Penny Williams 2:08

So let's start by defining what we mean by a strengths-based approach for anyone who doesn't know.

Matthew Zakreski, Psy.D. 2:16

The idea here is that a lot of things in psychology and education took on this sort of medical model, right, this idea of like, disease model, you are well, or you are sick, right? But things within the education and psychology spaces, they're not that clear cut, because the brain is much more complex, right? So, what we find is that kids with ADHD, yes, they have trouble paying attention, and organizing and with time management, but they're also creative and charismatic and can think on their feet. Those are skills. Right. So the heart of the neurodiversity movement is that you can't just talk about deficits, you have to talk about the skills as well. Because by playing to a student's skills, you inherently amplify the good things about them. And what that happens, it brings everything up with it, right, a rising tide lifts all boats. So by starting with a strengths based model, we create those relationships, we get to know our students, and we put them in positions to succeed, rather than wondering why they can't do this thing that they have never shown us they're able to do.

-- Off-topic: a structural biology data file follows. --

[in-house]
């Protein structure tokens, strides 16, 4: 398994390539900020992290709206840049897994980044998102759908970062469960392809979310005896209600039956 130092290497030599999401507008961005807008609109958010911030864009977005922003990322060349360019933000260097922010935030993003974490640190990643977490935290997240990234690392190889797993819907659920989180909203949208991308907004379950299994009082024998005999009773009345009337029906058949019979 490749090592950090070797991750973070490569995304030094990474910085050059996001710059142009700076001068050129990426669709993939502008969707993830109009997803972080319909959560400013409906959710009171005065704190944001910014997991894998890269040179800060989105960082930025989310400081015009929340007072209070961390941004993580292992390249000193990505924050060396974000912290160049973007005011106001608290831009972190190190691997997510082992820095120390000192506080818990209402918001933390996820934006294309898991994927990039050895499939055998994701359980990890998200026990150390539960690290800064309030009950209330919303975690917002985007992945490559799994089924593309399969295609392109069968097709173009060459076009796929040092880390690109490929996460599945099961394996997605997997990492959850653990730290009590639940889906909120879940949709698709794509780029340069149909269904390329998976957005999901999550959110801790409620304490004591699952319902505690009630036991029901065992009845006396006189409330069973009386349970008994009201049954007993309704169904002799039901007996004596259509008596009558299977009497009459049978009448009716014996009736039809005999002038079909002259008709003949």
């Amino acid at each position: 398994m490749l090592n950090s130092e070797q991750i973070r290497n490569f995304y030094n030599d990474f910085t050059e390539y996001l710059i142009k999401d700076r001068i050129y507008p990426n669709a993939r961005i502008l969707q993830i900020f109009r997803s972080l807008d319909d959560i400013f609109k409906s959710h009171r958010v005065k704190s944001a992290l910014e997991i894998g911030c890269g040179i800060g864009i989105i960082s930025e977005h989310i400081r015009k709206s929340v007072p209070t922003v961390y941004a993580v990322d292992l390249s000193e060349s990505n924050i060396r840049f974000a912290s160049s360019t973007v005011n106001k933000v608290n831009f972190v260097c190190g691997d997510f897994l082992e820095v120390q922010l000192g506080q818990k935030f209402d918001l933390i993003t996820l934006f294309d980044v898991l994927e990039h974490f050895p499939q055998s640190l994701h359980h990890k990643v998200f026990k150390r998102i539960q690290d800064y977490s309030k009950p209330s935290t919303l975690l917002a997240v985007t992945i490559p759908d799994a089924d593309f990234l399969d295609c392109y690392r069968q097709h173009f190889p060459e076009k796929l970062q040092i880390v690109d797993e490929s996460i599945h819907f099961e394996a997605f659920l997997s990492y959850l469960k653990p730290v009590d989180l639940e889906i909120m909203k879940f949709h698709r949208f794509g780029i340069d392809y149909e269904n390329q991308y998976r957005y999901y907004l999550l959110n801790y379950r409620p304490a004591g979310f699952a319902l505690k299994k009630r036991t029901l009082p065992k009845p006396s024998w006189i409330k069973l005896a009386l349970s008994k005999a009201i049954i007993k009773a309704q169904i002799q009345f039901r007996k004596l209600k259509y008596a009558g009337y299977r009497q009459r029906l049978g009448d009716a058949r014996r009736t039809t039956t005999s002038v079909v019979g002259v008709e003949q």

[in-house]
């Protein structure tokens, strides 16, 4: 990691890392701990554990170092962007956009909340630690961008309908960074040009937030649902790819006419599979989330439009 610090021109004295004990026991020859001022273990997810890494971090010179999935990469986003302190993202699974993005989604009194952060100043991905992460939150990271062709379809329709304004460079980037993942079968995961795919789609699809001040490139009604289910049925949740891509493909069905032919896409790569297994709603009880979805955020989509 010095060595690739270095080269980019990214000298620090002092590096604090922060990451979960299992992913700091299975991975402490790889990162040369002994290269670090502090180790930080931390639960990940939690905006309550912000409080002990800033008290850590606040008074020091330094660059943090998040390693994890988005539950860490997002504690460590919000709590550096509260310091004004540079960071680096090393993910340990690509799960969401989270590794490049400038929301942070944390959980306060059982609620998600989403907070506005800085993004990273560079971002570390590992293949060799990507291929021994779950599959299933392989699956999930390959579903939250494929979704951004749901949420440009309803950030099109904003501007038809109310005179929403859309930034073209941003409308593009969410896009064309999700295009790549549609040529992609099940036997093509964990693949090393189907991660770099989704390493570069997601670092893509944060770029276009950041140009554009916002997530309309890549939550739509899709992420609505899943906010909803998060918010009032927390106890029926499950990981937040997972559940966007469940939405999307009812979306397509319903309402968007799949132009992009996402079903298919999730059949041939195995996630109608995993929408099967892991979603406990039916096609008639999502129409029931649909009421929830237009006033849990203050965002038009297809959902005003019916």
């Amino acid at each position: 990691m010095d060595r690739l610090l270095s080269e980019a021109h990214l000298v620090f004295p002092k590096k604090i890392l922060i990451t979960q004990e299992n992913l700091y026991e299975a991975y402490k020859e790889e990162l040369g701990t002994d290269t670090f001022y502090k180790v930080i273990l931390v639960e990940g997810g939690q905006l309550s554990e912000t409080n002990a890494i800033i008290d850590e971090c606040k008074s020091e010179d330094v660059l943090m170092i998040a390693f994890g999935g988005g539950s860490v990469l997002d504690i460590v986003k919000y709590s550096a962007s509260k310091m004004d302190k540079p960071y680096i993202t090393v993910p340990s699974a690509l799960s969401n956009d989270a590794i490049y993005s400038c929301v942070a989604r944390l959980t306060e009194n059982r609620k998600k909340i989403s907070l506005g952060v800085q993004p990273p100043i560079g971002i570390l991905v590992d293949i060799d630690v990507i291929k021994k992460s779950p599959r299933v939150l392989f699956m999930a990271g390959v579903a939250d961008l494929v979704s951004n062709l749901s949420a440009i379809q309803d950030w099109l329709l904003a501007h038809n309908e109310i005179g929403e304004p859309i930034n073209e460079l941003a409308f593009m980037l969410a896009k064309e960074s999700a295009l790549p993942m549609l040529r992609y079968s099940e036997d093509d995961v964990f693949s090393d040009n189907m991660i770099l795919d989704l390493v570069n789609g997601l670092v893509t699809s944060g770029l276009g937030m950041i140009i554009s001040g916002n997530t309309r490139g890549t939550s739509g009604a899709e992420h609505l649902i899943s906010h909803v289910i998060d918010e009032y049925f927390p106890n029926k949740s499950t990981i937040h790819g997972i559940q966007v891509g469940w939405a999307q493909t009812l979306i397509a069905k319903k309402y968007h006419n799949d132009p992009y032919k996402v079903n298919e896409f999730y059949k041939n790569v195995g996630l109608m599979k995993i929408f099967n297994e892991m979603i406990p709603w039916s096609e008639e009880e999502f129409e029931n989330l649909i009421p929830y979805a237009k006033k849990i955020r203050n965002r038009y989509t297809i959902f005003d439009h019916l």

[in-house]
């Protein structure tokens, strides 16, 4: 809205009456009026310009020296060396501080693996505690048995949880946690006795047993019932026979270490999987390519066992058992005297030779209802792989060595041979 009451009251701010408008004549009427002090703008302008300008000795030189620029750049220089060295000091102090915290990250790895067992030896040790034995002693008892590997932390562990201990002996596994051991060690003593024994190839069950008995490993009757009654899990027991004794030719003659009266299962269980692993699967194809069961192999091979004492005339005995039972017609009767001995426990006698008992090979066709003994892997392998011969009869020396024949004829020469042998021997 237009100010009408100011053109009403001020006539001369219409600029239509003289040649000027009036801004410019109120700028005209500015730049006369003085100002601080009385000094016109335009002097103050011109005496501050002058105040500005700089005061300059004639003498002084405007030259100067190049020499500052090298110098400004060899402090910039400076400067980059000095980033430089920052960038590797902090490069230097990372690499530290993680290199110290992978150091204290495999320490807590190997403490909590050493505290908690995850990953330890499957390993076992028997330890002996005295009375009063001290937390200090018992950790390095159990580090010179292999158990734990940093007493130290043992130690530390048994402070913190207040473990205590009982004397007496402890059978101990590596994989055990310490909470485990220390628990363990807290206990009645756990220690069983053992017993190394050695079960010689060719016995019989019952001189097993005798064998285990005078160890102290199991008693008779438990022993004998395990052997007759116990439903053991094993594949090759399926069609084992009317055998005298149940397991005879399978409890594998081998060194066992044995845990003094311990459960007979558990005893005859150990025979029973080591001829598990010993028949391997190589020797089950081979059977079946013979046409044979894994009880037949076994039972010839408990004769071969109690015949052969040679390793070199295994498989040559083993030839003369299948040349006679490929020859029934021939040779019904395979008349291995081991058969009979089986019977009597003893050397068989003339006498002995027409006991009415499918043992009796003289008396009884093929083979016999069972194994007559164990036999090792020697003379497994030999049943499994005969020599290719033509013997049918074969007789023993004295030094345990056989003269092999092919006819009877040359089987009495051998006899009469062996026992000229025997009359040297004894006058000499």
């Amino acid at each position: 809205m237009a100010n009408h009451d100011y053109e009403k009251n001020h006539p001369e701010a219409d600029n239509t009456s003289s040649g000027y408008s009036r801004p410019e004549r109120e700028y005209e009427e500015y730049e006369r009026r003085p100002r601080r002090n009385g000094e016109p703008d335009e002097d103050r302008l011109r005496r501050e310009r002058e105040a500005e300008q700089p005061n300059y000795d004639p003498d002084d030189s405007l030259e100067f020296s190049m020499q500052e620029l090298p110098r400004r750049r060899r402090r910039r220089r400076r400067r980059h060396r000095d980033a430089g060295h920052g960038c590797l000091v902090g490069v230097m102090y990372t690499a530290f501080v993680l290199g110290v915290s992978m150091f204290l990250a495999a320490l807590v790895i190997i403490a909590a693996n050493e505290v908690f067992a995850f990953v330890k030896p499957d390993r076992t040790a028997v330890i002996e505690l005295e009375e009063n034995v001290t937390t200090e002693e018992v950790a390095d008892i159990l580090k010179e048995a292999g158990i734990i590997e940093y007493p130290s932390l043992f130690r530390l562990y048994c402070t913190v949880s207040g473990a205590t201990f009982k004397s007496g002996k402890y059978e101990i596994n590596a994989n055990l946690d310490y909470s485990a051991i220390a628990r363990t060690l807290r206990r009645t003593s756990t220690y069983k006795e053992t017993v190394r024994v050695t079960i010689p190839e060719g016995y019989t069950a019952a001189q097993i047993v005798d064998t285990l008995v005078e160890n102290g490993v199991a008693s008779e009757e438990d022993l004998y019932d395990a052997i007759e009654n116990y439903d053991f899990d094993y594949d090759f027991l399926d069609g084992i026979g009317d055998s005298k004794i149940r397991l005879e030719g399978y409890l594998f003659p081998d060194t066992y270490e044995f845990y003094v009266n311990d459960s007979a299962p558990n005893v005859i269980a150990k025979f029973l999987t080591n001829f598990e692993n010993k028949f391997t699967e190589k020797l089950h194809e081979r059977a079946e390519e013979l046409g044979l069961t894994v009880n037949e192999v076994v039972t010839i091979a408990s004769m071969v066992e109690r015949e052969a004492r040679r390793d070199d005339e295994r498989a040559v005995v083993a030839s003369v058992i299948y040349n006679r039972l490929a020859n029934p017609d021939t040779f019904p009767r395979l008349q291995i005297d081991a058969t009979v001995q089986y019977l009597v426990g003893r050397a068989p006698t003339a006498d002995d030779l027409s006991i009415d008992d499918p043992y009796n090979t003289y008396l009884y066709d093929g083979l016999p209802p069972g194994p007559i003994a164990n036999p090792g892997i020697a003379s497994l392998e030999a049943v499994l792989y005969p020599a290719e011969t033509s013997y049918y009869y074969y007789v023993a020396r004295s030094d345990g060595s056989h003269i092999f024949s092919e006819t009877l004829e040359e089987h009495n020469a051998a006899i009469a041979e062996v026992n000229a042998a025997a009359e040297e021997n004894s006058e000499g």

Penny Williams 3:26

Yeah, I want to emphasize a couple of things that you said. One, amplify and love the use of the word amplify, because our kids all have greatness within them. And it's a matter of helping them to discover it, and to amplify it, right? And then a rising tide lifts all boats. I just want the listeners to like really think about that, right? Like we can lift others. And what we ask a lot of time for teachers to do in classrooms, they work for everyone, a strengths based model works for all kids. We're not saying just do this for neurodivergent kids, this works for all kids, this is a great way to approach kids, teens in general. Right? Yeah. So let's shift a little bit to talking about how do we help kids? We talk all the time about parents taking on a strengths based approach, teachers taking on a strengths based approach. I don't remember ever reading anything or hearing a conversation on how to help the kids themselves, take on that strengths based approach, which is exactly what we want, right? We're trying to raise kids who are kind and good and feel good about themselves, and can be successful adults in their own way, in their own regard. And I think that we have to have that strengths based approach to get to that point. Yes. Would you agree?